The 19th we departed on a 420 mile passage to India’s Andaman Islands in the Bay of Bengal, arriving Port Blair in 2 ½ days of good sailing. The Andaman and Nicobar Islands form a chain of hundreds of islands. Port Blair is on N Andaman Island, about 80 miles long. It is a town of 300,000 where we got experience dealing with Indian bureaucracy. It took a full day to check in to the country, and later to leave. Each time we moved the boat it was necessary to get permission to raise and drop anchor. On balance it was worth it. This is a great cruising ground.
As a diving area it was weak due to poor visibility, much of which might have been caused by Tsunami damage to the coral. At Havelock Island we got to know the people that operate the Jungle Resort. The friendship, food and scene were very memorable. Calder was feeding the resort elephant one night when, for some reason, the big male raised his head and threw Calder by catching him in the mouth with a tusk. The result was a lot of blood and 5 stitches installed at a bush clinic.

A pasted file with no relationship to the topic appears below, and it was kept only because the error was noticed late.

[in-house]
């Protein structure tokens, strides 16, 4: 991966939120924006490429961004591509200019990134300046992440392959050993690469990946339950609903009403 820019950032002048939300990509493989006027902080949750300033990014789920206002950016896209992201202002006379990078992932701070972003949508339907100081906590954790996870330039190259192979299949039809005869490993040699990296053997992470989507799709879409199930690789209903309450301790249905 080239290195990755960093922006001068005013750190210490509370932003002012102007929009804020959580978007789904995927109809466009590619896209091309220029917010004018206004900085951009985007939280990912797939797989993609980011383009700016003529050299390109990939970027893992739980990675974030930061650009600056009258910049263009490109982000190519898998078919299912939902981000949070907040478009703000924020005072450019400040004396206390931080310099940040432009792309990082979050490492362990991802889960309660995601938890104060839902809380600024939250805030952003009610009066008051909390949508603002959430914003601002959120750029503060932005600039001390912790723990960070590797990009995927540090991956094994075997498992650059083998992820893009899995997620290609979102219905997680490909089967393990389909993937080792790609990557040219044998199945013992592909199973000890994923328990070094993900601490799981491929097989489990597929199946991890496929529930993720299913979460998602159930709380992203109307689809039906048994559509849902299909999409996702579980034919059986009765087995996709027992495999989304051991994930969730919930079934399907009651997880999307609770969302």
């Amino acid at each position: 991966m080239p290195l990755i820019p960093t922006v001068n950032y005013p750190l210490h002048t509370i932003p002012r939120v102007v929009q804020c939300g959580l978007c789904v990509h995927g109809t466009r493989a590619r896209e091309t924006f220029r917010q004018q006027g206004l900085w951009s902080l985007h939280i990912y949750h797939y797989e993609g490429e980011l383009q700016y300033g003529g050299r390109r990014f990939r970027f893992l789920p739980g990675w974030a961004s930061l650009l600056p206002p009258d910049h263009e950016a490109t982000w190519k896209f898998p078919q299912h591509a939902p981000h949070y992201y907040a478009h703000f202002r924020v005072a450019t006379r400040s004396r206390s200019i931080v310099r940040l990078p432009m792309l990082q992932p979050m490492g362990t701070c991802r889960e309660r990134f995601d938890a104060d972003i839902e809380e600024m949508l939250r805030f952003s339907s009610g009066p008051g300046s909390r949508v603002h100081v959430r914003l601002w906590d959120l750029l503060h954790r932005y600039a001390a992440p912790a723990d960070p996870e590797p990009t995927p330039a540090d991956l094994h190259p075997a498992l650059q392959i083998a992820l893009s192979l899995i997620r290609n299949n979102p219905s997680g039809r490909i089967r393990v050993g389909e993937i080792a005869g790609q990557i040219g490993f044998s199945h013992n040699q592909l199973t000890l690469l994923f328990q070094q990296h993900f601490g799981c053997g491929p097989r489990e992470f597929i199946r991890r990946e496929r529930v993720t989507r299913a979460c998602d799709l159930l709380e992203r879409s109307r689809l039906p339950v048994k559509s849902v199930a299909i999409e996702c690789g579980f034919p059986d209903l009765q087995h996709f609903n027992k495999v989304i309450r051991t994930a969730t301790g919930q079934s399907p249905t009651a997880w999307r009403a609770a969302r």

We dove the Button Islands, which were nice cruising but poor diving. Returning to Port Blair we provisioned again and prepared to check out with the officials, first exploring Ross Island, the British headquarters during the last 100 years of the colonial period. It was a great duty station until independence in 1948 when it was abandoned. The fine old buildings are returning to nature while being consumed by giant Fichus trees. The Indian Government is now attempting to restore some of the area in its efforts to stimulate tourism. After an unauthorized 2-day stop at Middle Cinque Island for a quiet time we headed off the Galle, Sri Lanka 820 miles away.
While at sea I had one of those moments and wrote to pal Wink “We are crossing the Bay of Bengal under the chute doing a down wind 7-8 knots. We left the Andaman Islands ,whose first European visitor was Marco Polo, yesterday morning. We are on the way to Galle Harbor on Sri Lanka, an 820-mile passage =/-. The Bay of Bengal is about 700 miles wide. Hell of a bay. Off our stbd stern quarter is the Ganges Delta and Bangladesh, 680 miles away. Behind, Phuket Thailand is 500 miles away. Madras India is off the stbd bow at 600 miles. Galle is 600 miles ahead. The historian in me is all a-bubble. Way cool!”. To be in these places can be intensely thrilling at times. This was one.